With a potentially packed Democratic gubernatorial primary on its way for Wisconsin voters, every candidate on that side of the aisle will be trying to make his or her mark. For the fledgling campaign of Milwaukee-area businessman Andy Gronik, it appears to be one committed to turning back the clock.
That’s the tone one gets from a recent fund raising email from the Gronik campaign shortly after their announcement. In it, Gronik’s team lays out an extremely far-left agenda, one which includes repealing Act 10 – the legislation which reformed public employee collective bargaining throughout the state.
The email, credited to Gronik’s campaign manager Maura Tracy, was the campaign’s answer to one of two mailers released by the Republican Party of Wisconsin to target potential Walker opponents. In addition to the mailer targeting Gronik, there was one targeting state Rep. Dana Wachs (D-Eau Claire), who is also considering a run for governor.
Andy isn’t going to stop fighting against a governor who has pursued his political ambitions and protected his party while Wisconsin families pay the price. Don’t forget, Governor Walker has…
Rejected federal money to help pay for healthcare for vulnerable Wisconsinites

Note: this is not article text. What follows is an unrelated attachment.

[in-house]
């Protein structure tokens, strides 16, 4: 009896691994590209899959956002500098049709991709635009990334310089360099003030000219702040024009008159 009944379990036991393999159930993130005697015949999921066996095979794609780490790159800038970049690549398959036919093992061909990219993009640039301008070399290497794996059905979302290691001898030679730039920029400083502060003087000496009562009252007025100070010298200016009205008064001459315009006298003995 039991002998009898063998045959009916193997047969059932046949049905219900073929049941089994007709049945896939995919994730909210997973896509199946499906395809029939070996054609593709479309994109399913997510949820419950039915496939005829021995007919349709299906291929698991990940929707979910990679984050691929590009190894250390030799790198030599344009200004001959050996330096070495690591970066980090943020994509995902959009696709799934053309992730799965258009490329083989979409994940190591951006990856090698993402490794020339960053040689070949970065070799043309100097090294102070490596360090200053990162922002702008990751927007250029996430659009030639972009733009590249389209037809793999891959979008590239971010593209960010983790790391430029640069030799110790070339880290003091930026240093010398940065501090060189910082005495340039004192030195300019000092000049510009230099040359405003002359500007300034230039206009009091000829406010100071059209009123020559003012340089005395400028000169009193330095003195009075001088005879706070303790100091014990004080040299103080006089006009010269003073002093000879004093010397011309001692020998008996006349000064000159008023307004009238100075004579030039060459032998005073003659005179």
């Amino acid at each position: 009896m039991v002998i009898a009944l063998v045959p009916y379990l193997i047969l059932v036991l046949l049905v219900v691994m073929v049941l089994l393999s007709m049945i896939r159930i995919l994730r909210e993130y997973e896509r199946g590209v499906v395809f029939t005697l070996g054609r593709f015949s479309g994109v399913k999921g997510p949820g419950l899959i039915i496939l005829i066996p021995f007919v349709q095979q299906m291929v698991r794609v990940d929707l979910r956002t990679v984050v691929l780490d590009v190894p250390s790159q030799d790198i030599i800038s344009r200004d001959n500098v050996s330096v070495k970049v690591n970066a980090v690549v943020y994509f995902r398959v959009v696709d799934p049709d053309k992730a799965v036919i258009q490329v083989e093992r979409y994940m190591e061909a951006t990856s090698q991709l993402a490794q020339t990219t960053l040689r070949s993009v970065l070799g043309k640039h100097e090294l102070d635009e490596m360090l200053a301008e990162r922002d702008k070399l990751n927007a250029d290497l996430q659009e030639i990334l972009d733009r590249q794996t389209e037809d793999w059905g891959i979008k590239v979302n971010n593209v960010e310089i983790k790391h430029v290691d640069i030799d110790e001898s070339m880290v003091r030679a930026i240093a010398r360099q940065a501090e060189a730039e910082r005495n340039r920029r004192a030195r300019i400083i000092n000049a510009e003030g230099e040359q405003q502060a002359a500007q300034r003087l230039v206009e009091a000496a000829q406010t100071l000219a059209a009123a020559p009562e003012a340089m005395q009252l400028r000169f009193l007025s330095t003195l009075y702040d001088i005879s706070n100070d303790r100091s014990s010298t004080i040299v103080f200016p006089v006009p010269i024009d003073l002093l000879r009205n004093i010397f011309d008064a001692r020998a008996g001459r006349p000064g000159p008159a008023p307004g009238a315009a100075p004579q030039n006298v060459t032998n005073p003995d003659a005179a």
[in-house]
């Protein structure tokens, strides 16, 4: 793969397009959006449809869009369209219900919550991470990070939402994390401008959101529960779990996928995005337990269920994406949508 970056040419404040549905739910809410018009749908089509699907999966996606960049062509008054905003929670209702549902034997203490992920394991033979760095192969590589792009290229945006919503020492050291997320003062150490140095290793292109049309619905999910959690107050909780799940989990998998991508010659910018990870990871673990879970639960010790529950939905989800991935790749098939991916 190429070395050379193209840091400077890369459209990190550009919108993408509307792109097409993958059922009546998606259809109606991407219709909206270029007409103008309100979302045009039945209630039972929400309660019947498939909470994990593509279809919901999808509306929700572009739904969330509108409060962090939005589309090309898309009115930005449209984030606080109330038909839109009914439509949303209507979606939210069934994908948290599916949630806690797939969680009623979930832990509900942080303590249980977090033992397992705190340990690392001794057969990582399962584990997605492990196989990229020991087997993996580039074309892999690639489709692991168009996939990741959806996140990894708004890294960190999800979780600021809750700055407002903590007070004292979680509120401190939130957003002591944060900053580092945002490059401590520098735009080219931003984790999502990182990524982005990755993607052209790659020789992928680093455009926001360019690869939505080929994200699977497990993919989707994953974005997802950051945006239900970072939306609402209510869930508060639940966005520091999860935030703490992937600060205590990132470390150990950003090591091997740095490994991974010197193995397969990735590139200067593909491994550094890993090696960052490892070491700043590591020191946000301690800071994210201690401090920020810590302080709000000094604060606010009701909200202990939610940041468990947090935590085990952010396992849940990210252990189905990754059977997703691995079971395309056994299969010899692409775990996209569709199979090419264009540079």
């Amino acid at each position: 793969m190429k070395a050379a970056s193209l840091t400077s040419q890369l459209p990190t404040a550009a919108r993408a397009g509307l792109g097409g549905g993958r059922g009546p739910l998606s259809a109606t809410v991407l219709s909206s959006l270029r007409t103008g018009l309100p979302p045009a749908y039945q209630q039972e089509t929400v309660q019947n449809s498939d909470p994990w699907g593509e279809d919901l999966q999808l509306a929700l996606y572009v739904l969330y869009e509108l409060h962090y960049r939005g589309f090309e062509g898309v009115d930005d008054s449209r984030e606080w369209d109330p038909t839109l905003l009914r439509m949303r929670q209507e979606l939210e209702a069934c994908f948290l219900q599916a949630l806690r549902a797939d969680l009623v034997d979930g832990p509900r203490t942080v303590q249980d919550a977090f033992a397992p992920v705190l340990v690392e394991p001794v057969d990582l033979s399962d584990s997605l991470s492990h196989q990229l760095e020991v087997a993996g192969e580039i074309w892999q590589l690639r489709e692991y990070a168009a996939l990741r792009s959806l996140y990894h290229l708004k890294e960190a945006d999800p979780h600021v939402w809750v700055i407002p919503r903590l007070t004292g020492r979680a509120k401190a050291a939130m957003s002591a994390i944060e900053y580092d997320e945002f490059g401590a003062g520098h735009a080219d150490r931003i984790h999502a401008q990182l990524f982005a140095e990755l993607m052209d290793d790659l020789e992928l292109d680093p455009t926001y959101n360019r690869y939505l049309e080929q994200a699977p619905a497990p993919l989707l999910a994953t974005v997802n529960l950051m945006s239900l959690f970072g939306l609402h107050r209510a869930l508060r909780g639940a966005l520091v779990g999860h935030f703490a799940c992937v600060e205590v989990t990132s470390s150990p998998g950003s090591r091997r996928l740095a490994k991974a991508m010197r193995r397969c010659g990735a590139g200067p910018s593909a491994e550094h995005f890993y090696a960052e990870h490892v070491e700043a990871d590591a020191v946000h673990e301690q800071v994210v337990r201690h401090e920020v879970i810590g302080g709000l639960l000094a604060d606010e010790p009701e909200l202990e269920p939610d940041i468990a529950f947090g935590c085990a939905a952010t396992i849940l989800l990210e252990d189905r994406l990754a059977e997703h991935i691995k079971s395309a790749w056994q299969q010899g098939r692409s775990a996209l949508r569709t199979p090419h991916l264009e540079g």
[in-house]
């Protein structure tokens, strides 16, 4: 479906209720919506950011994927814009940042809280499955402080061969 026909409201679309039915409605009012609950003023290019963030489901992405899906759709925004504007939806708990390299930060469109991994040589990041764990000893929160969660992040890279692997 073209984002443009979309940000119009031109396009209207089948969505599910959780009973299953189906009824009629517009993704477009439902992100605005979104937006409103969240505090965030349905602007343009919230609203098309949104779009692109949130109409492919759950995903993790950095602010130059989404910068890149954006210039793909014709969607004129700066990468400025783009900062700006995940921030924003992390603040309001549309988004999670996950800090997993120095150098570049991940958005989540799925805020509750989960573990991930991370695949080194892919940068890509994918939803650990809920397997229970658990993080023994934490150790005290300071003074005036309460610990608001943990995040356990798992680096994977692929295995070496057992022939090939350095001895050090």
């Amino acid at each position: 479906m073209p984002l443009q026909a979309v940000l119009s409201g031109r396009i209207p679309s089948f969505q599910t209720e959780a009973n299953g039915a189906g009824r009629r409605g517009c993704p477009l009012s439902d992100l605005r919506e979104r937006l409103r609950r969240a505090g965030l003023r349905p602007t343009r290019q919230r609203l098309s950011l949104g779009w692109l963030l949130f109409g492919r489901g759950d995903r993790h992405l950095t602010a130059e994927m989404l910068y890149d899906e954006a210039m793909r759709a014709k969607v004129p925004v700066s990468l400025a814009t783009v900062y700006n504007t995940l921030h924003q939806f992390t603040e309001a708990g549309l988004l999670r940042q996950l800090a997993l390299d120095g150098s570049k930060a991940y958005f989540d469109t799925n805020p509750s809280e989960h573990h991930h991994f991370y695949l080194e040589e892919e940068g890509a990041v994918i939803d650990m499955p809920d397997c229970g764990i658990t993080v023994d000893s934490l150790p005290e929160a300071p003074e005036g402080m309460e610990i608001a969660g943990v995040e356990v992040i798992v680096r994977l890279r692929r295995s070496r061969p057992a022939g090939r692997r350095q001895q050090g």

Devastated collective bargaining rights for Wisconsin workers
Dissolved our nonpartisan elections board
Gutted our public schools by implementing an ill-advised school voucher program
Backed Trumpcare, which would force 280,000 Wisconsinites to lose their health insurance
Failed to grow Wisconsin’s economy while our neighbors, like Minnesota, see robust job growth and economic development
With a number of Democrats looking at entering the race for governor, Gronik appears to be going all-in to appease the state’s public employee unions before others can enter the race. This maybe how he truly feels, or perhaps it’s meant to cover for the fact he didn’t sign a Walker Recall petition in 2012.
Gronik echoed his stance regarding Act 10 over the weekend during an appearance on WKOW-TV in Madison. On it, Gronik made obviously clear that “All was on the table” when it came to public employee benefits, including whether or not they help pay a share of their benefits and pension – just like the rest of us.
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How Gronik plans to pay for these changes remains to be seen. But with the state having achieved over $5 billion in taxpayer savings since the passage of Act 10. If Gronik were somehow able get a state legislature willing to repeal Act 1o, it would mean a massive tax increase for residents of the Badger State.
Such a path would be similar to the one now being taken to our south, in Illinois. Only recently has a budget impasse been settled which was caused by years of giving public employees exactly what they wanted. Despite the deal, the state still teeters on the brink of financial ruin and only last week avoided becoming the first state in nation to have its credit rating downgraded to “Junk” status.
What happens in the upcoming Democratic gubernatorial primary is anyone’s guess; but if the early rhetoric from Gronik’s campaign is anything, it could be contest where every candidate makes a hard sprint to Left. If that’s the case, it could be a potentially expensive exercise for Wisconsin taxpayers.